Why Peering Ratios?


Argument #1 - “I don’t want to haul your content all over the world for free.”

There are two hidden assumptions within this claim: First, that there is no revenue realized as a result of hauling this content traffic, and second, that there is an increased load on the backbone by “hauling” this traffic over a peering (“for free”) relationship. Let’s consider these broader arguments with a diagram.

Figure 1 – Content Heavy ISP A Peers with Big ISP.

In this example (see figure 1 above), the Content Heavy ISP A peers with a Big ISP which has a large global network spanning the United States and Europe. In this example, the Content Heavy ISP A is peered with the Big ISP Network in a single location and has a 30:1 outbound to inbound traffic ratio. As is typical with today’s web (http) traffic, we see small requests from the Big ISP access heavy customers generate large responses from the Content Heavy ISP A.

Next (see figure 2 below) let’s consider an Access Heavy ISP A in the exact same situation: Access Heavy ISP A peers with Big ISP, and Access Heavy ISP A Customers send small requests across to Big ISP’s Content customers, which in turn send big responses back.

Figure 2 – After Access Heavy ISP A Peers with Big ISP

Notice that the Big ISP Backbone load is identical in these two scenarios.

Counter Argument #1 – Since the load on the backbone is the same in both scenarios, there is no technical rationale for discriminating against one versus the other – the load on the Big ISP is identical!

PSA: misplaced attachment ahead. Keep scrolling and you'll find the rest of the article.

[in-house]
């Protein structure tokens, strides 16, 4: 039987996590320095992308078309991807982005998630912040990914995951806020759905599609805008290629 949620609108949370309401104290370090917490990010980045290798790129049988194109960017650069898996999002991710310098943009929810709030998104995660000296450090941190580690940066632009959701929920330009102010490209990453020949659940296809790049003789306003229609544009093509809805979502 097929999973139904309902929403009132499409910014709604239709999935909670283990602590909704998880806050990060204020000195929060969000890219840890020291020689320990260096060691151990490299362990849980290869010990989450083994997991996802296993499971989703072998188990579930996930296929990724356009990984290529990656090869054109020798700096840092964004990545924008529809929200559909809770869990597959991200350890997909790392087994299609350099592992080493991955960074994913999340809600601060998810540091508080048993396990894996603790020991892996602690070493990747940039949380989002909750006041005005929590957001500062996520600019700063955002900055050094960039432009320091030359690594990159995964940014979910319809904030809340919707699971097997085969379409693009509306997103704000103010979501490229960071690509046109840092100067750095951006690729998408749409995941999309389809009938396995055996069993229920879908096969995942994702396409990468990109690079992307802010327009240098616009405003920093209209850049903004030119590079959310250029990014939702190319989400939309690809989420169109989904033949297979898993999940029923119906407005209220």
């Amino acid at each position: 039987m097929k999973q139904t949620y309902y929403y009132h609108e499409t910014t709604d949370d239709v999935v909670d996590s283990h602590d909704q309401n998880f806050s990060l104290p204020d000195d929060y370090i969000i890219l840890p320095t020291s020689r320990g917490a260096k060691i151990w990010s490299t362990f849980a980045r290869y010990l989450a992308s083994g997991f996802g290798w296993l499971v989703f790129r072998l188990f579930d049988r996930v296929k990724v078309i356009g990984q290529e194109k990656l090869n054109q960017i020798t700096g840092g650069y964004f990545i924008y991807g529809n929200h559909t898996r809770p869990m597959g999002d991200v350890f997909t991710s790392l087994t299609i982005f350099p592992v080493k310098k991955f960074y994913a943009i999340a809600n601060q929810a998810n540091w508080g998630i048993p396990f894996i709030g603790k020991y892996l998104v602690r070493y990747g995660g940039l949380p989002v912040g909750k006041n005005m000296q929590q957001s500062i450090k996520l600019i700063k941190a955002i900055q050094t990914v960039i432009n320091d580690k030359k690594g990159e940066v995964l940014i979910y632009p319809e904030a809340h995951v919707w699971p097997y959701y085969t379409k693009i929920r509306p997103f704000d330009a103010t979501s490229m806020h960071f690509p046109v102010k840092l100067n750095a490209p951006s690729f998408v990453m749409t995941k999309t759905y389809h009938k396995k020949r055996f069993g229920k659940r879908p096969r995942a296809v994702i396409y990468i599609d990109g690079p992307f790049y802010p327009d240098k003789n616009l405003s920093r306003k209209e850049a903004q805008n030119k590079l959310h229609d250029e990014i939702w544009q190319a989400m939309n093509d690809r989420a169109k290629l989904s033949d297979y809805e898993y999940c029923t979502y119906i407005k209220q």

Counter-Argument #2: The Big ISP in these scenarios is hauling the traffic across the globe on behalf of its customers. Massive outbound asymmetry or massive inbound asymmetry is an artifact of the type of customer served, regardless of whether served via peering or transit relationships.

What is different between these two scenarios is who is paying and in which direction the traffic is loading the backbone. In the first scenario, the Big ISP Content Heavy customers are paying Big ISP to distribute its content to the entire Internet (including to Access Heavy ISP A customers). In the second scenario, the Big ISP Access Heavy customers are paying the Big ISP for Transit (access to the global Internet including the Content Heavy ISP A content). In both situations, Big ISP is being paid for the traffic exchange – it is not “hauling the traffic all over the world for free.”

Argument #2The_Folly_of_Peering_Ratios_2.html